Estrogen therapy may still hold the key to fight specific ER resistant breast cancers

Estrogen receptors (ERs) may act as a hub where several molecular pathways converge, while the transcriptional activity of ERs drives all cellular functions. ER regulated genes initiate, complete and supervise the replication and recombination of DNA. There is a unique upregulative feedback mechanism between estrogens and ERs. Both high and low estrogen levels promote an increased expression and transcriptional activity of ERs so as to restore or augment cellular ER signaling. In turn, both low and high ER expressions induce powerful estrogen synthesis for the improvement or augmentation of crucial ER signaling. Estrogens induce a balanced activation of estrogen liganded and non liganded growth factor receptor (GFR) mediated transactivation functions of ERs providing immense reserve capacities in emergency conditions. When liganded ER signaling is endangered by either estrogen deficiency or ER resistance, a strong compensatory upregulation of non liganded ER activation may save the surveillance of genomic machinery. Increased estrogen concentrations amplify both ER expression and estrogen synthesis strongly upregulating the ER signaling and genomic stabilization. The DNA protective effect of high estrogen concentrations improves all physiologic functions of healthy cells, while suppressing the survival possibility of cancer cells in a Janus-faced manner.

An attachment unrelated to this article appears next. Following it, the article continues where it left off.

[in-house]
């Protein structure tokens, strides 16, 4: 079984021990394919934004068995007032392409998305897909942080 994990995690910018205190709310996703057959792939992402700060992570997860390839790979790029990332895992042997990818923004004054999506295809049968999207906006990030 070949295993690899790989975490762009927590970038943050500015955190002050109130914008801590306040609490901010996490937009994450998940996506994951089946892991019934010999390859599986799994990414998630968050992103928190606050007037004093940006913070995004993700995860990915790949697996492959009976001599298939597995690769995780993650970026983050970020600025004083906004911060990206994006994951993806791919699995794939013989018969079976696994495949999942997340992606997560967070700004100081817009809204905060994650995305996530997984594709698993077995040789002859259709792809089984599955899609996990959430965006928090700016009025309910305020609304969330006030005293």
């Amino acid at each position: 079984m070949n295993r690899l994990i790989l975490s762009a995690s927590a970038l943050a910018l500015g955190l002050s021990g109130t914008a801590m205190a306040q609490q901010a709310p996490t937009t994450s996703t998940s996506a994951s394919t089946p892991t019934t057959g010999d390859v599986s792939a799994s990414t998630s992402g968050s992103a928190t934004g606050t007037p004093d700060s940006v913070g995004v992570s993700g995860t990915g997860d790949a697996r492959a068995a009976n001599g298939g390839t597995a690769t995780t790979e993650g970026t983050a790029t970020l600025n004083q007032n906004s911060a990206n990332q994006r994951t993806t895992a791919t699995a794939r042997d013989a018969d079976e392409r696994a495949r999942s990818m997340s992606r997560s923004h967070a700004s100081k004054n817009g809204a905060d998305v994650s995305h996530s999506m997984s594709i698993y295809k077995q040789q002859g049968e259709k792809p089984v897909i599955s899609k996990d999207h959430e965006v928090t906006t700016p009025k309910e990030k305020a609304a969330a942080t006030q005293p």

Experimental studies reveal a strong interplay


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